Oh, man, I’m gonna be thinking about this question all day now. “15 Eulogies Scribbled Inside A Hello Kitty Notebook” is about the psychological toll of fighting monsters every week with your friends, and I could absolutely see Maya Hawke [Stranger Things] playing Sparrow, the protagonist and self-appointed comic relief. “Forward, Victoria” is about a murdered high schooler who keeps coming back to kill, well, lots of people, but especially abusive or neglectful adults, and I’m kinda obsessed with the idea of Erin Kellyman [The Falcon And The Winter Soldier] playing her. And if anyone ever decides they want to make a movie / show about Slasher Purgatory and the girls who don’t survive horror movies, I would give someone’s whole left arm to see [Star Trek: Discovery‘s] Doug Jones play the angel in “If We Survive The Night.”
So, is there anything else you think people need to know about You Fed Us To The Roses?
Some of the subject matter can be pretty heavy. There are content warnings included for each story to help navigate that. And if you absolutely despise 2nd person POV, well. This might not be the collection for you.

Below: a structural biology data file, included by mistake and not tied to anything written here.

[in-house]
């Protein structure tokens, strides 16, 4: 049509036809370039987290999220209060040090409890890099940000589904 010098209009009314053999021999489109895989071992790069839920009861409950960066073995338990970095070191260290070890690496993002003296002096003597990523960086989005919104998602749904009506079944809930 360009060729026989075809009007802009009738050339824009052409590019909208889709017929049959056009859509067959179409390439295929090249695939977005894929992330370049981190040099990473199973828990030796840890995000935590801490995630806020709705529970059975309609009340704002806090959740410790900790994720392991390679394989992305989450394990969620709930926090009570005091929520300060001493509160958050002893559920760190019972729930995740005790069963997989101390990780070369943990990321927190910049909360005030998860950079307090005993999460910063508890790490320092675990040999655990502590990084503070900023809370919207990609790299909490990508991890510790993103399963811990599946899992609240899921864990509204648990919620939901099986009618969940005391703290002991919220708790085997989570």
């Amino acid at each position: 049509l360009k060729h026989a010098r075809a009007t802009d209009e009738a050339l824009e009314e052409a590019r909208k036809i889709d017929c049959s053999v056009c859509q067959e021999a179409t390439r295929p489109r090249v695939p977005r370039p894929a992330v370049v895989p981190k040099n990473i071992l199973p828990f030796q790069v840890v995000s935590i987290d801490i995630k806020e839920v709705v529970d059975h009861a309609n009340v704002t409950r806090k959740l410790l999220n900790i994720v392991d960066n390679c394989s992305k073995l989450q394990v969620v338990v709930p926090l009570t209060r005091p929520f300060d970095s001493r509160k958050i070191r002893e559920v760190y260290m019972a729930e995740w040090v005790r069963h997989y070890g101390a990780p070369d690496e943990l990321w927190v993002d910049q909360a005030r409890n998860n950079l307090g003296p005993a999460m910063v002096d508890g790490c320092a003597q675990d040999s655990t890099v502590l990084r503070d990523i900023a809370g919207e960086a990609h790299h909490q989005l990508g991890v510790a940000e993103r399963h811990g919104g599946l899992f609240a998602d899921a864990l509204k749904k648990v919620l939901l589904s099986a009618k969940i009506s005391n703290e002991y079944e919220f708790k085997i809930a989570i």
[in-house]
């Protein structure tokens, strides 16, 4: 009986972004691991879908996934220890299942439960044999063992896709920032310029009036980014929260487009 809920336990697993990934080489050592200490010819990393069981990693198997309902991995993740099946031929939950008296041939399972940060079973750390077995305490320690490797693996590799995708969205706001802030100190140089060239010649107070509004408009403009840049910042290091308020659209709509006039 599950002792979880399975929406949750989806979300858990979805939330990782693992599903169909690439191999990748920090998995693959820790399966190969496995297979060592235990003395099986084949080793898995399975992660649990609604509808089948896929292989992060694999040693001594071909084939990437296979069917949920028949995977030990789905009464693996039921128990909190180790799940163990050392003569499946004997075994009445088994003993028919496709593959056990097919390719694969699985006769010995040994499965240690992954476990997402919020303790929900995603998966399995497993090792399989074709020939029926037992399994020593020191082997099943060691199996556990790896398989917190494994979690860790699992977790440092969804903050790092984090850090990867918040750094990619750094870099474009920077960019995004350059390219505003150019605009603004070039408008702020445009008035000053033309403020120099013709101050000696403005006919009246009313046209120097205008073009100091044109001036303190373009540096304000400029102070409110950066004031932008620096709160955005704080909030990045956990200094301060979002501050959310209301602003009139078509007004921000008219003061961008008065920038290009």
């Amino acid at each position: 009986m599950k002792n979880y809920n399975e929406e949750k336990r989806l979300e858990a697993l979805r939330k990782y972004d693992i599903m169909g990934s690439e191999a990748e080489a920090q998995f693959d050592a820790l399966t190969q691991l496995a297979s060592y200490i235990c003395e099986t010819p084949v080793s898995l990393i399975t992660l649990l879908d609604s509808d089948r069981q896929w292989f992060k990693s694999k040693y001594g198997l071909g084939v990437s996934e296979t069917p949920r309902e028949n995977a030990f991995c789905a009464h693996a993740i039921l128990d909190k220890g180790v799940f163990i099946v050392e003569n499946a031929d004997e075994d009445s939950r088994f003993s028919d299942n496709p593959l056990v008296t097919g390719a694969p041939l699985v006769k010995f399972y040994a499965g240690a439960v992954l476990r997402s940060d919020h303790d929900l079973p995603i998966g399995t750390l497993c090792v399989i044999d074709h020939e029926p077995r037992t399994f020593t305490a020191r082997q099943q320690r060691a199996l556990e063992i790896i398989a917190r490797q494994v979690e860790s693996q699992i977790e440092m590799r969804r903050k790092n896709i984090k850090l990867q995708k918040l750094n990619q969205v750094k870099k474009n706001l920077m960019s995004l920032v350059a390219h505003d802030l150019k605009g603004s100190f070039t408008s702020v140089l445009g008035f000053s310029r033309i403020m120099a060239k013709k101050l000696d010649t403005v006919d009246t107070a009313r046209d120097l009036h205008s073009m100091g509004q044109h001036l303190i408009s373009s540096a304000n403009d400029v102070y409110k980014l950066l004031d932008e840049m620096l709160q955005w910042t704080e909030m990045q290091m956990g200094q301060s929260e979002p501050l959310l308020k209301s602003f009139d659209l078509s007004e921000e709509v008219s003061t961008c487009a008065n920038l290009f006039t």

On the other hand, if you’re into humor, violence, Feels, werewolves, witchery, platonic relationships, queer characters, movie references, complicated families, ghosts, or weird evil stone angels, you might enjoy checking this out.
Finally, if someone enjoys You Fed Us To The Roses, what collection of horror and dark fantasy short stories of someone else’s would you suggest they read next?
So, truthfully, I’m not as well-read in collections as I’d like to be. There are several I’m interested in picking up — The Ghost Sequences by A.C. Wise and Never Have I Ever by Isabel Yap come to mind — but as a reader, I sometimes struggle with collections in a way that I just don’t with novels, for reasons I have difficulty articulating. The vast majority of short fiction I read actually comes from online magazines like Nightmare, Uncanny, and The Dark. Both Nightmare and The Dark, in particular, consistently publish fantastic work and are excellent places to seek out really exciting dark fantasy and horror.